Biochemistry, sometimes called biological chemistry, is the study of chemical processes within and relating to living organisms. By controlling information flow through biochemical signaling and the flow of chemical energy through metabolism, biochemical processes give rise to the complexity of life. Over the last decades of the 20th century, biochemistry has become so successful at explaining living processes that now almost all areas of the life sciences from botany to medicine to genetics are engaged in biochemical research. Today, the main focus of pure biochemistry is on understanding how biological molecules give rise to the processes that occur within living cells, which in turn relates greatly to the study and understanding of tissues, organs, and whole organisms—that is, all of biology.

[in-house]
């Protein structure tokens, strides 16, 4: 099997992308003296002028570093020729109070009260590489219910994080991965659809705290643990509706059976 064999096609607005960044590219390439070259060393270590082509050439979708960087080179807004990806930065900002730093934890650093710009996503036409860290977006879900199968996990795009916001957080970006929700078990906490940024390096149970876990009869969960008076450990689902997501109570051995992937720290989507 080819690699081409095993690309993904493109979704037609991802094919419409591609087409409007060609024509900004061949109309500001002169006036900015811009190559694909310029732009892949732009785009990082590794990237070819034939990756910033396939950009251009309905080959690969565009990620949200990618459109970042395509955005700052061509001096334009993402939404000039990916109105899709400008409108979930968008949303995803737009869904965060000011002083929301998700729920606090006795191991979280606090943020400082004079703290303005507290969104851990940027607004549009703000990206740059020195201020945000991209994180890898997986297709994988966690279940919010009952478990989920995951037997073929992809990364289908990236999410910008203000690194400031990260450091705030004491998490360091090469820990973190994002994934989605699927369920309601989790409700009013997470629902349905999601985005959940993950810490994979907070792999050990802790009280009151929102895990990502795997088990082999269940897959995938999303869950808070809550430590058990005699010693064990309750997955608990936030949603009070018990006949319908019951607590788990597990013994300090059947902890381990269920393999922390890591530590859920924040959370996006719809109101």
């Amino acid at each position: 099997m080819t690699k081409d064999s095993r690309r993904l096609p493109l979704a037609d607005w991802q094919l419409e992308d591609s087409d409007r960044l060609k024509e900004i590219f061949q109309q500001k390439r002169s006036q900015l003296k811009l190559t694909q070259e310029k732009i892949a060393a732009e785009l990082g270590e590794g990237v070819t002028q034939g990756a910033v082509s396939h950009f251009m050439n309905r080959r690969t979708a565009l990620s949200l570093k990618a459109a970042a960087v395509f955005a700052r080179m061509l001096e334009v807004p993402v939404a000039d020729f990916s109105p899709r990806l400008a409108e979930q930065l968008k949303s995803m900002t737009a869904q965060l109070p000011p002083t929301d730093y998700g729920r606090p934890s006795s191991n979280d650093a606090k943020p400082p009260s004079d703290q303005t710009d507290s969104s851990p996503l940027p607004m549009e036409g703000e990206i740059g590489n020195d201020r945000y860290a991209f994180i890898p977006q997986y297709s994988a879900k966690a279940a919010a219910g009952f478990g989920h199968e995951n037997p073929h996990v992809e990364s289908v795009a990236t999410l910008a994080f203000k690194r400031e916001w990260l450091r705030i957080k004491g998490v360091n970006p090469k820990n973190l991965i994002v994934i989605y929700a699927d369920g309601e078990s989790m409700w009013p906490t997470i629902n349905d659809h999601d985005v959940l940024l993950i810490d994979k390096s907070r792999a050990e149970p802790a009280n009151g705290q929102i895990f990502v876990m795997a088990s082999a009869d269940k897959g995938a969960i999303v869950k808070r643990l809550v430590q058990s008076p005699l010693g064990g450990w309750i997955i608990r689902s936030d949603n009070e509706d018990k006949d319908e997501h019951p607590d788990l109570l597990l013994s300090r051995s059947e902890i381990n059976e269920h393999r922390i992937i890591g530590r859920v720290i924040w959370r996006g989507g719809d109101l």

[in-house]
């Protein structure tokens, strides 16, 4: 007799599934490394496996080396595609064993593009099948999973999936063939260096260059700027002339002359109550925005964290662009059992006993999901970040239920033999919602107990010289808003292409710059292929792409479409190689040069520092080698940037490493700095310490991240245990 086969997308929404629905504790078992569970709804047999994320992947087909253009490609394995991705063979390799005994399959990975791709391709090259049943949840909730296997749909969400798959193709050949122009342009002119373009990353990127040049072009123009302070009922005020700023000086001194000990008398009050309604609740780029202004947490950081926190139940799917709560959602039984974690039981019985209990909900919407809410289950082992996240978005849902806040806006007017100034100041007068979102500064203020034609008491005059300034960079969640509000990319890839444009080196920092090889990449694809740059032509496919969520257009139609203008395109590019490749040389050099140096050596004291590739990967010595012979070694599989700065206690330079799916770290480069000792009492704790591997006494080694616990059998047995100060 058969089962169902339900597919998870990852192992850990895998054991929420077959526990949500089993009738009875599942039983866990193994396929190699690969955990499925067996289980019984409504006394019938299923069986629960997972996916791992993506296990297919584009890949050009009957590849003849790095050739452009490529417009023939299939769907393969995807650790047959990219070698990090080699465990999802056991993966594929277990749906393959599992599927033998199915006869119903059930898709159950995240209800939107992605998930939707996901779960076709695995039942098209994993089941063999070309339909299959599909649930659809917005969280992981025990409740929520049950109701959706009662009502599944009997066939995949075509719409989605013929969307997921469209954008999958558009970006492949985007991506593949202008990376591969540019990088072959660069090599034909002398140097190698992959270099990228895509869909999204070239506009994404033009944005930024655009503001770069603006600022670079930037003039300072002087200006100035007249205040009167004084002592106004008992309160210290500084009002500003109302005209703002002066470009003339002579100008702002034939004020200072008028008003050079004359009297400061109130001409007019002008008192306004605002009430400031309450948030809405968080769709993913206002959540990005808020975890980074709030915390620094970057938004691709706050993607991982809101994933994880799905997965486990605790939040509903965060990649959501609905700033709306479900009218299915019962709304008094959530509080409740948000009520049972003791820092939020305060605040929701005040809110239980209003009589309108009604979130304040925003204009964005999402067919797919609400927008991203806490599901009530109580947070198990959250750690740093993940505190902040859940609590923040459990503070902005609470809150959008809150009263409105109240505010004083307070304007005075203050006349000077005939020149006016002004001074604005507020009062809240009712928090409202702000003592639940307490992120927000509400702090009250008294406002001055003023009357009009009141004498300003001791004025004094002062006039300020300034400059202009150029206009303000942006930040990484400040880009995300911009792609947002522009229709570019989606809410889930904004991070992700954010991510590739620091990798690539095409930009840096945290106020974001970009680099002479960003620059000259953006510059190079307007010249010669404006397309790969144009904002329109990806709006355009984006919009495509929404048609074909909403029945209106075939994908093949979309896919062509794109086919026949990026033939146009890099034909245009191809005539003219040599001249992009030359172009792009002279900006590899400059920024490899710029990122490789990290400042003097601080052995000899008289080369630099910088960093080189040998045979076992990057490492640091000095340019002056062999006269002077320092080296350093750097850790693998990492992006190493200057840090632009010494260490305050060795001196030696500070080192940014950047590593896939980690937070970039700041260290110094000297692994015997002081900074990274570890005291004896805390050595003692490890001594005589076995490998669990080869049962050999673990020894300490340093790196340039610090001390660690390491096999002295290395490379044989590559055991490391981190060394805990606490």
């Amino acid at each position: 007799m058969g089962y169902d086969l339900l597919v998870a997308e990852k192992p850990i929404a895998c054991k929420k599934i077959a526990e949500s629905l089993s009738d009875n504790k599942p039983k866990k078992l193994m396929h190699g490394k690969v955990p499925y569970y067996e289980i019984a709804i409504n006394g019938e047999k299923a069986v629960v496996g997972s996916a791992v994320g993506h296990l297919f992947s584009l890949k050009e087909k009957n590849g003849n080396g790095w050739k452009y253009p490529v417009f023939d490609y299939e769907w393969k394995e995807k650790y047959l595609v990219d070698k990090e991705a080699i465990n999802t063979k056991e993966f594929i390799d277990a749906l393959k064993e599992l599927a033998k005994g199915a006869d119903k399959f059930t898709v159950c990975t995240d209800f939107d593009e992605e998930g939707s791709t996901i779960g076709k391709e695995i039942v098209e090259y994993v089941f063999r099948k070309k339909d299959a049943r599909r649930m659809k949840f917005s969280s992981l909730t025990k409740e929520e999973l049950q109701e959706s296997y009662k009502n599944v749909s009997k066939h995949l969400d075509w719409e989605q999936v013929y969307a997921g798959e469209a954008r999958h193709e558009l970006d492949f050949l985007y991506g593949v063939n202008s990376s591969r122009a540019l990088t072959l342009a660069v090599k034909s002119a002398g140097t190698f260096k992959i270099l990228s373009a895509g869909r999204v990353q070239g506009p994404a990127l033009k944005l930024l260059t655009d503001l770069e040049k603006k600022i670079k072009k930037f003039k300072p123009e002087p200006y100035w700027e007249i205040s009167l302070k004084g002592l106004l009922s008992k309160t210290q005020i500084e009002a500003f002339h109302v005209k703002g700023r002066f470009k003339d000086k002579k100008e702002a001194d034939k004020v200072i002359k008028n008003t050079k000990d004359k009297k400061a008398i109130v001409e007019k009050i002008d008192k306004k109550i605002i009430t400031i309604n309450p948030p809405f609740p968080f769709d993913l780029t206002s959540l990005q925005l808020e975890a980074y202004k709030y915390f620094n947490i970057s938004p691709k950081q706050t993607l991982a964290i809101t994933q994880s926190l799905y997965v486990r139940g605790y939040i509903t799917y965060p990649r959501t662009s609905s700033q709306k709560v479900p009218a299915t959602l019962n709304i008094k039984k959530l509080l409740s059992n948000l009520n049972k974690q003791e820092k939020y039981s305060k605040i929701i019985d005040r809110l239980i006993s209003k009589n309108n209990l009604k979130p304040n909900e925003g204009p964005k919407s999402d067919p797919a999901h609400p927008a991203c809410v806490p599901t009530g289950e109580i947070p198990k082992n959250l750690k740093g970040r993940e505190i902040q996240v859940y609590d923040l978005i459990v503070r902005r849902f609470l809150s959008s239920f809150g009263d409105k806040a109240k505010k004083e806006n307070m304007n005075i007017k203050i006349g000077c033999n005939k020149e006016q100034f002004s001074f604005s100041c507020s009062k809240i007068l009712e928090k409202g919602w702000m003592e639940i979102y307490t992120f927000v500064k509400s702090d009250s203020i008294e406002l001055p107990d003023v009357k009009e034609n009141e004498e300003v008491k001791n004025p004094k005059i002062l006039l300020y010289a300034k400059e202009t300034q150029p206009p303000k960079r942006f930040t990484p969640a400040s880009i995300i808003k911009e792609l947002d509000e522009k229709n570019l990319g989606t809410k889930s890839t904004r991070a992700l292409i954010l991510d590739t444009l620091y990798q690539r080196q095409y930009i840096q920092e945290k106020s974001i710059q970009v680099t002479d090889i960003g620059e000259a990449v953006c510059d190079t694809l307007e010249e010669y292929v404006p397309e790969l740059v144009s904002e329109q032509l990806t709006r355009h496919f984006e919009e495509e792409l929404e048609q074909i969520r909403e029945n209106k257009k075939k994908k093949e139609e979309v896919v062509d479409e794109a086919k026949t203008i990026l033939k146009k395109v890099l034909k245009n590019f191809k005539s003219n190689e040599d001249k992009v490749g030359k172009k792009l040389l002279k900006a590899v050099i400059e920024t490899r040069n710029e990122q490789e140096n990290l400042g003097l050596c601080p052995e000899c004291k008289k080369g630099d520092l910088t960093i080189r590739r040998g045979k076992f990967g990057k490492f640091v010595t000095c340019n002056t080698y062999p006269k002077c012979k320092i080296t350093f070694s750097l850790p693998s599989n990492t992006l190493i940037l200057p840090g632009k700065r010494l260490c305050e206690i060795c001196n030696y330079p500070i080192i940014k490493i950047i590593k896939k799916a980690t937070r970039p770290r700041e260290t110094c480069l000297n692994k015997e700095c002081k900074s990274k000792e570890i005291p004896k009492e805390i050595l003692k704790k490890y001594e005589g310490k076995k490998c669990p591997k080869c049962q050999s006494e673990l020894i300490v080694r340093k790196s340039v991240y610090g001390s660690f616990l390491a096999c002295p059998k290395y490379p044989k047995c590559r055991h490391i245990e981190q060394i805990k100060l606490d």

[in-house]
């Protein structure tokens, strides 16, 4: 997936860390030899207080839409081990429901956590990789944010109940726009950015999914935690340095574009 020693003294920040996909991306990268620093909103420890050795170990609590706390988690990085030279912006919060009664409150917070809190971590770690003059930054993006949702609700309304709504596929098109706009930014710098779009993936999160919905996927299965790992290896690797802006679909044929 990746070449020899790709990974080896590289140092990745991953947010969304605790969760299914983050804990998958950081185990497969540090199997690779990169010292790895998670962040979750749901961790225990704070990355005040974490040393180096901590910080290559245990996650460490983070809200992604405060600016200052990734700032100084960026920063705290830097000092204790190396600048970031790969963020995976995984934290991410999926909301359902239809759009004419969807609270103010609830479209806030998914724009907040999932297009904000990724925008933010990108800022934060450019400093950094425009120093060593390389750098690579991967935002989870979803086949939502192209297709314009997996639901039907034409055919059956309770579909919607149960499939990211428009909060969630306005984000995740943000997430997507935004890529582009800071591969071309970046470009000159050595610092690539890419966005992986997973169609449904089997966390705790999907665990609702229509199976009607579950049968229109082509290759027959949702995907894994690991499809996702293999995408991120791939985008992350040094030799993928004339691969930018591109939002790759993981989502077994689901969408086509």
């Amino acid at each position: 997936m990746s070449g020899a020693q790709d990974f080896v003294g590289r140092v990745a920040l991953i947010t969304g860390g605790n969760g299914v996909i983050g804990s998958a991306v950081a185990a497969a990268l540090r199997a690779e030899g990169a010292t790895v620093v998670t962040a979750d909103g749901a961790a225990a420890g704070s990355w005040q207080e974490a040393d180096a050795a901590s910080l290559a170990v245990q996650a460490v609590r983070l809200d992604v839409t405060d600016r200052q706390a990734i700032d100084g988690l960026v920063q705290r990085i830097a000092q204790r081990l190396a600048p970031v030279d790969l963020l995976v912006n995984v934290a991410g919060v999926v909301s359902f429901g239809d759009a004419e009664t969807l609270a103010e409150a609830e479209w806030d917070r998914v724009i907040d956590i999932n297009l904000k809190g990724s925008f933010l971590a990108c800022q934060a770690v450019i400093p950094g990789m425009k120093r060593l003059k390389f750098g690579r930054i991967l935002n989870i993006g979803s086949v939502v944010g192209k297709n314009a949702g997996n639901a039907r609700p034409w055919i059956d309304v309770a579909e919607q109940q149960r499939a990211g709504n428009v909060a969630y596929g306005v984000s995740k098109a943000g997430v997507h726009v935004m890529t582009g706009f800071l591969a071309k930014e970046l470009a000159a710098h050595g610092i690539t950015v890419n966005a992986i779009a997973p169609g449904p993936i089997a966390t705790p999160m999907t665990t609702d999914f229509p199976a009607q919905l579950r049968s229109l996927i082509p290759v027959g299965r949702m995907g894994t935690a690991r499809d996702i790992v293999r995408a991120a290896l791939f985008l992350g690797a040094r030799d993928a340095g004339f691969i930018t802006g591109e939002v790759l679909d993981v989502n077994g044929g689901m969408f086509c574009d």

Genetics is the study of genes, genetic variation, and heredity in living organisms. It is generally considered a field of biology, but intersects frequently with many other life sciences and is strongly linked with the study of information systems.
In a universe of blind physical forces and genetic replication, some people are going to get hurt, other people are going to get lucky, and you won’t find any rhyme or reason in it, nor any justice.
Richard Dawkins, cited in Awake! magazine 2004, 6/22.